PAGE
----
Interview: Tami Veldura

Today we’re joined by Tami Veldura.  Tami is an incredibly versatile artist who has yet to find a medium she doesn’t like.  She’s an incredibly talented artist and does a bit of everything.  My thanks to her for taking the time to participate in this interview.



Please, tell us about your art.

I dabble in a lot of different mediums. Painting, pencil, digital art, design, photography. I’ve created websites, played with scrapbooks, and tried my hand at wire wrapping.

I’m largely self-taught and my art doesn’t have any specific direction. I mimic styles I come across to varying degrees of success. I’m pushing myself in digital art this year. There’s more I can do and I’d like to expand my body of complete work.

My writing stands apart in this regard. I attended the University of Redlands and graduated with a BA in Writing and an emphasis in Fiction. I write queer fiction; romances, science fiction, fantasy, adventure, military stories- sometimes these genres cross each other. My pirate story Blood In The Water was nominated for two awards and my contemporary suspense Stealing Serenity was nominated for a third. No wins, sadly.

What inspires you?

Other beautiful art, movies, writing, television. I got sucked into Vikings from the History channel and now I have to write a Viking story. I’m in love with Agent Carter despite its flaws and have already dipped my toe in the fanfiction. Night Vale is epic in ways I can’t properly describe and the things coming out of fandom are constantly impressive.

I cultivate the dashboard of my twitter and Tumblr to constantly provide me with inspiration. Photographs, art, writing, jokes, drawings– it all puts me in the mood to create something myself.


What got you interested in your field?  Have you always wanted to be an artist?

I’ve been drawing since crayons and writing since grade school. It was never a question I’d pursue them both professionally. I only graduated with a writing degree instead of an art one because I can write to a deadline.

I’ve learned recently that I can probably do art on a deadline, too, given some direction. Finding my own path with art is much harder for me than writing. I’ve started taking occasional art classes at the local community college to help me refine that muscle.

Do you have any kind of special or unique signature, symbol, or feature you include in our work that you’d be willing to reveal?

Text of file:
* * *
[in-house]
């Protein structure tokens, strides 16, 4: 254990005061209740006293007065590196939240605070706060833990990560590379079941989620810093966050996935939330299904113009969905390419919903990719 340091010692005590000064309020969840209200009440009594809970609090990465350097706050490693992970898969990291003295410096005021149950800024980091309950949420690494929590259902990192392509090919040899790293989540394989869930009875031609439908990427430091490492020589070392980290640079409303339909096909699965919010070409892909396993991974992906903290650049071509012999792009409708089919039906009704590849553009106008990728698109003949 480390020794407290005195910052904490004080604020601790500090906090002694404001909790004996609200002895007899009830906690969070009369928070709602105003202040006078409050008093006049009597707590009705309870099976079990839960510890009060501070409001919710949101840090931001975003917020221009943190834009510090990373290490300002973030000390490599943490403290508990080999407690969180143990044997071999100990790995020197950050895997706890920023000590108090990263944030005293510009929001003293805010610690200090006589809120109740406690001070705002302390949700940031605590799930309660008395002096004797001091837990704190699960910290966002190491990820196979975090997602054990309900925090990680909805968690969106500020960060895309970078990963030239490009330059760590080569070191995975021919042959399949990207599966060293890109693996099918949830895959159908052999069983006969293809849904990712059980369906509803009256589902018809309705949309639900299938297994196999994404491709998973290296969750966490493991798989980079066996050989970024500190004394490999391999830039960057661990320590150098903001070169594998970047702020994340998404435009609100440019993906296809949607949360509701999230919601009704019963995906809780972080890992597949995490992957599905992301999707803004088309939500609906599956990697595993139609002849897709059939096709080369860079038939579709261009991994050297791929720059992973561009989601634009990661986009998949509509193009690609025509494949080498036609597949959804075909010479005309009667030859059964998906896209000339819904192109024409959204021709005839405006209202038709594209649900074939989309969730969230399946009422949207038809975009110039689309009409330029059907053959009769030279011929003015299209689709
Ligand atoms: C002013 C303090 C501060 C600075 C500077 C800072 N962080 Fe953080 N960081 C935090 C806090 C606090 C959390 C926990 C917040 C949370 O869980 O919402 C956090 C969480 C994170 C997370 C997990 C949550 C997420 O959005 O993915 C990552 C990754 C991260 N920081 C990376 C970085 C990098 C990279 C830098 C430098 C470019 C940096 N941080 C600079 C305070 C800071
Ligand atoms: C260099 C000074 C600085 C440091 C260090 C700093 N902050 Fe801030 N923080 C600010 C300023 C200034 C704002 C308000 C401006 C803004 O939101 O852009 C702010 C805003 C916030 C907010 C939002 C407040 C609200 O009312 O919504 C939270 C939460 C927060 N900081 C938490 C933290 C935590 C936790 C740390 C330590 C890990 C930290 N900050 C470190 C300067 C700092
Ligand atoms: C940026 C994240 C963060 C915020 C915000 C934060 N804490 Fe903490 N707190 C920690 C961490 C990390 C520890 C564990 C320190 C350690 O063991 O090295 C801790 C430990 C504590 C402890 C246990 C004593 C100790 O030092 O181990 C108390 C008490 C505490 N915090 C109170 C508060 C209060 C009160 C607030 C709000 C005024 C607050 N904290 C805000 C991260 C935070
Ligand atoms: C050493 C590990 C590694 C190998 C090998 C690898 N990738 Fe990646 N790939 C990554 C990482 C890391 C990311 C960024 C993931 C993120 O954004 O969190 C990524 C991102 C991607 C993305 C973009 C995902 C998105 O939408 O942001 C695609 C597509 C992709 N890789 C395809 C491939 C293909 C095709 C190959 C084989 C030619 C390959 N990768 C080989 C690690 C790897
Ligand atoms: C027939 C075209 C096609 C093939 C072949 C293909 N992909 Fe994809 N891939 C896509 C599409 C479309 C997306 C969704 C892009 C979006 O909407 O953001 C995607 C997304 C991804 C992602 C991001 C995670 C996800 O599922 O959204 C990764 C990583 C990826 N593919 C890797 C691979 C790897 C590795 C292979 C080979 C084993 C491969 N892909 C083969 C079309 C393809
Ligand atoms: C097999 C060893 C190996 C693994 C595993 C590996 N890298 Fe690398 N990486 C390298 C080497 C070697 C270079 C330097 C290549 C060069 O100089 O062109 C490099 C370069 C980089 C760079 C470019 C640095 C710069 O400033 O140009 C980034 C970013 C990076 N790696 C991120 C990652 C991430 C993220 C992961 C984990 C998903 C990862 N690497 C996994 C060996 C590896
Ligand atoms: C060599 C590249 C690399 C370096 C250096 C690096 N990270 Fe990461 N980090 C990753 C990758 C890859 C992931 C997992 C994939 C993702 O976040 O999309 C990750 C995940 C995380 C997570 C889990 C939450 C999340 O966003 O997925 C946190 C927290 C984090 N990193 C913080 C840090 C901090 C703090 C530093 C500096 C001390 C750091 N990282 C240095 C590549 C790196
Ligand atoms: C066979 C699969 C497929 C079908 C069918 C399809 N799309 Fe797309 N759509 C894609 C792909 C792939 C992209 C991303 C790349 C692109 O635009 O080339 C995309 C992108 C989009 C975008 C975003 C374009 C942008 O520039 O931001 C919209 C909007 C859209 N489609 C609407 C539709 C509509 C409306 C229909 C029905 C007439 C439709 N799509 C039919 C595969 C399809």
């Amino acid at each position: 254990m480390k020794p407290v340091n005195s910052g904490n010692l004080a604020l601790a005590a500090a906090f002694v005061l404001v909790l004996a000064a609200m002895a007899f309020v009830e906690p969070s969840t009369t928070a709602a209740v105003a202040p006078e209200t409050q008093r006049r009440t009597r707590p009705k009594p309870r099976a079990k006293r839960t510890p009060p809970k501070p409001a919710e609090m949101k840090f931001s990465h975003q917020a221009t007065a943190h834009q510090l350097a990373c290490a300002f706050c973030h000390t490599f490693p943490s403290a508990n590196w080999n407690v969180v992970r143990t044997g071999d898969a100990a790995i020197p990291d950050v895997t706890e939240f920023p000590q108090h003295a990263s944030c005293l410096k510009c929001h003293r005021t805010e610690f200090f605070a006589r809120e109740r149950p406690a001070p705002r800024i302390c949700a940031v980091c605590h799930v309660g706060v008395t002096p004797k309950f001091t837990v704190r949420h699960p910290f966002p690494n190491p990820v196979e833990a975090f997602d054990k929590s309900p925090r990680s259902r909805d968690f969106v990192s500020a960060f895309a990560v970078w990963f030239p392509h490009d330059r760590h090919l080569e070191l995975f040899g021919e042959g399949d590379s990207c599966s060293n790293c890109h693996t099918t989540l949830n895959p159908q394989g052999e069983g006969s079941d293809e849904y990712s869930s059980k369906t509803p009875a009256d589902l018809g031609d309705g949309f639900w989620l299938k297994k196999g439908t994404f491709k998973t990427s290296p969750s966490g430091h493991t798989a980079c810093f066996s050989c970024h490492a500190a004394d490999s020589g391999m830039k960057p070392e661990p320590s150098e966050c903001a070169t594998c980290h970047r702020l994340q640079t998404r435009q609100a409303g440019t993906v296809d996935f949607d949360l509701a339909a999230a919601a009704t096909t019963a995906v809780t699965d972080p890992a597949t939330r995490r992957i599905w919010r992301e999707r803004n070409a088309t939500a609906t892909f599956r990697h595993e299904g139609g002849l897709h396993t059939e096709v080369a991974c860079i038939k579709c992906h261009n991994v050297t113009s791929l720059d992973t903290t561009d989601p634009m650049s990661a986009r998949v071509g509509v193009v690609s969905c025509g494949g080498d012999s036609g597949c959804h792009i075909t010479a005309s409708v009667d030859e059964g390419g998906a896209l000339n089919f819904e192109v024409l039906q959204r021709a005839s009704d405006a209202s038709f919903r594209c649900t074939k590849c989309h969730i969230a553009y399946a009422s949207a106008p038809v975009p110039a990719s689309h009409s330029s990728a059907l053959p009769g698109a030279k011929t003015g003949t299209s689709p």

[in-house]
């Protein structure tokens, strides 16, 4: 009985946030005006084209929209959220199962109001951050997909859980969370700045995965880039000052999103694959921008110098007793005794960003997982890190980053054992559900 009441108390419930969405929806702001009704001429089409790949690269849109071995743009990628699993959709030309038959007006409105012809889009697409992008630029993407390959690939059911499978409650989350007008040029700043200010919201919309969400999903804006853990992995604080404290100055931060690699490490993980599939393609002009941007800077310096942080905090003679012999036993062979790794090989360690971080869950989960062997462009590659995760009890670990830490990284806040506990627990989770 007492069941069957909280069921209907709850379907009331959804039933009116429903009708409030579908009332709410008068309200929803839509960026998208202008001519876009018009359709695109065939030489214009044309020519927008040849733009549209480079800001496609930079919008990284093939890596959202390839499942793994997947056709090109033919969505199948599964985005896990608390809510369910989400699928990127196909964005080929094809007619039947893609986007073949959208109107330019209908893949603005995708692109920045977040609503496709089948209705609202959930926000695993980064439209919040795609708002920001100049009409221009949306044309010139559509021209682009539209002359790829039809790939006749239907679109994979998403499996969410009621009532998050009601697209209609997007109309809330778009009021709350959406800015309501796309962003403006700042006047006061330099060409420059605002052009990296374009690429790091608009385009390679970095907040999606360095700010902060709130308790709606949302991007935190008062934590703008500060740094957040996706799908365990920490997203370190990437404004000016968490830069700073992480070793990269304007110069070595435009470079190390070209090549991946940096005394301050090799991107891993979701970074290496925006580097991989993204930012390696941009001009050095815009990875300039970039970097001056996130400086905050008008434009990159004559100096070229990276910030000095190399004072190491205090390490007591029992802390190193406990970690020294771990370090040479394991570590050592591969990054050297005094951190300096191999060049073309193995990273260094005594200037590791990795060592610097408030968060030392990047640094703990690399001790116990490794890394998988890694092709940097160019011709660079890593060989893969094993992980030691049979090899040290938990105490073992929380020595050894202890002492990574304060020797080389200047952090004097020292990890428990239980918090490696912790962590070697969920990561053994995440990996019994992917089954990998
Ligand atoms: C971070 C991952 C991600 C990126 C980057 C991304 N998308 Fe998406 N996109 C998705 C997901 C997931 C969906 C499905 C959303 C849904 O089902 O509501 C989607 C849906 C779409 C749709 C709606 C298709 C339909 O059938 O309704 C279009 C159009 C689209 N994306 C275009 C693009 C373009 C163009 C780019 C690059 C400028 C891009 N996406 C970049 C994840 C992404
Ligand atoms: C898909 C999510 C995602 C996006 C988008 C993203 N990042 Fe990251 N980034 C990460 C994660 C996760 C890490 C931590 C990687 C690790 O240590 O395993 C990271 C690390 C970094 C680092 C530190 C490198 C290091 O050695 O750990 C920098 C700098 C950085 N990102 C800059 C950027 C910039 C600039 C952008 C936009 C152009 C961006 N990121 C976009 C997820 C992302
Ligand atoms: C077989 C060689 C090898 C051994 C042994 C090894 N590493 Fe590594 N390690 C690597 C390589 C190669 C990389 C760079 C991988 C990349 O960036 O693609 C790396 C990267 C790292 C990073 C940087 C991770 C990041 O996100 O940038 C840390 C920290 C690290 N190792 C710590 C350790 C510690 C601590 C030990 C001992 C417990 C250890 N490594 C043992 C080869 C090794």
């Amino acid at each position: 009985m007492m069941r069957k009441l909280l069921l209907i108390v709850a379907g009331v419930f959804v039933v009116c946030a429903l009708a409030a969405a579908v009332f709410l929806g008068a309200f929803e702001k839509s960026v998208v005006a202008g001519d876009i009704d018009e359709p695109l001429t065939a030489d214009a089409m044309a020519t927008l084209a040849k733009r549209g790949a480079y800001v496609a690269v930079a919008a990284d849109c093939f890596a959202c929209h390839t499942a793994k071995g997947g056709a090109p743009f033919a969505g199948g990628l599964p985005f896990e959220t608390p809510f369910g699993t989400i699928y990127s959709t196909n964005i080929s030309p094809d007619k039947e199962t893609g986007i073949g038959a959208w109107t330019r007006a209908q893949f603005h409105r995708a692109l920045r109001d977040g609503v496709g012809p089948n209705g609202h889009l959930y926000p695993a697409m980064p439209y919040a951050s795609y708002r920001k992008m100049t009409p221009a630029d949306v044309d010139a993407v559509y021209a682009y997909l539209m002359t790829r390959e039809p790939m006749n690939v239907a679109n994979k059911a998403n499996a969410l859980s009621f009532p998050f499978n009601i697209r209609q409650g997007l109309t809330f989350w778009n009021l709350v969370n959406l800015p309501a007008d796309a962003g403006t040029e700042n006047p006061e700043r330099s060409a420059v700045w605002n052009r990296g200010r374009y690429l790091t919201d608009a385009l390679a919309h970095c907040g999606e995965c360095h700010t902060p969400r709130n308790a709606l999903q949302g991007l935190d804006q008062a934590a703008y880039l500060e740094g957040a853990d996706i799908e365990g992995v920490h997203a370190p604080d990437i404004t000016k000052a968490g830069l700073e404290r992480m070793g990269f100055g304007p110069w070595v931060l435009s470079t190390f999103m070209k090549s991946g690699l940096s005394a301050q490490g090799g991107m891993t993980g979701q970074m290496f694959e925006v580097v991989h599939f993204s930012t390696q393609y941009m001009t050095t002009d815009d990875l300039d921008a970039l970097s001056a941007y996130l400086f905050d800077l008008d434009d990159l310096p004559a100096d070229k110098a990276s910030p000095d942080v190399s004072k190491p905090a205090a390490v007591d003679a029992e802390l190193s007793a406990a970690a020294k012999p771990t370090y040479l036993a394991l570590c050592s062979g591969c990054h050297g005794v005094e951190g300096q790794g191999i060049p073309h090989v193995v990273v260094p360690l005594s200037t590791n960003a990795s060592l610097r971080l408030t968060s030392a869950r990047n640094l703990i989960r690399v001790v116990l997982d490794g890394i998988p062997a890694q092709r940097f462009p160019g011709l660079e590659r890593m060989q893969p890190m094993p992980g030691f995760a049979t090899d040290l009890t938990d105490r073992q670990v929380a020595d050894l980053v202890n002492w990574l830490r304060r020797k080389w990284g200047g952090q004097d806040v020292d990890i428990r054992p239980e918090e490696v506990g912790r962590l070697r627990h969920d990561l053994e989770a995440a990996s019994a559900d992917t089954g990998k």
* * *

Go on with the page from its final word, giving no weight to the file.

I don’t deliberately put any kind of symbols in my work (yet). My art is signed Tami [year] but other than that, I don’t have a universal message I’m trying to put out.


What advice would you give young aspiring artists?

Finish something. It doesn’t matter how small. Taking on huge projects is always worth the effort, but you need to practice finishing just as much as you need to practice starting. So finish something this week. Finish something next week. Practice finishing.



Where on the spectrum do you identify?

I’m demisexual, an orientation I wasn’t aware of until about a year ago. (Thanks, Tumblr)

Have you encountered any kind of ace prejudice or ignorance in your field?  If so, how do you handle it?

Not directly. I’ve seen it second-hand, but I tend to surround myself with accepting, progressive, and impressive people. Individuals who waste their time taking people down with them are simply not worth the effort of engaging with.

DCF 1.0

What’s the most common misconception about asexuality that you’ve encountered?

That the orientation is fake or a joke for attention. That you ‘just haven’t found the right person.’ I encountered an asexual friend in college who constantly dealt with the assumption that she was sexual, she was just in denial. It was very damaging. Thankfully she found herself a supportive group of people and I met her recently for a mutual friend’s wedding. She’s in a very happy relationship with a girlfriend.

At the time I thought that meant she’d evolved in her sexuality but I’ve since come to position that relationships do not automatically = sex. Perhaps she more accurately defines as demisexual. Or she’s simply asexual as she’s always been and that’s fine. I’m glad she’s found someone to be happy with.

What advice would you give to any asexual individuals out there who might be struggling with their orientation?

Rather than seeking to be like those around you who are different, seek to surround yourself with those who are like you. Change is good for a person, you evolve and grow as you age, but you can only change for yourself. Changing for others will never allow you to be comfortable.

So find people who share the same feelings as you do. Find people to admire that fall in your neighborhood on the gender/sexuality spectrum. Be yourself with them and deny anyone who looks down on you any access to your time.


Finally, where can people find out more about your work?

Website ( Writing, art, photography, books, my home-base. Everything stems from here

Tumblr ( Random, animals, fandom, space, weirdness. But also my writing, photography, and art.

Twitter ( Where I talk about my day and give writing updates to those who care

Goodreads ( For book reviews and story randomness

DA ( Inactive, but browse through for old art


Thank you so much, Tami, for participating in this interview and this project.  It’s very much appreciated.

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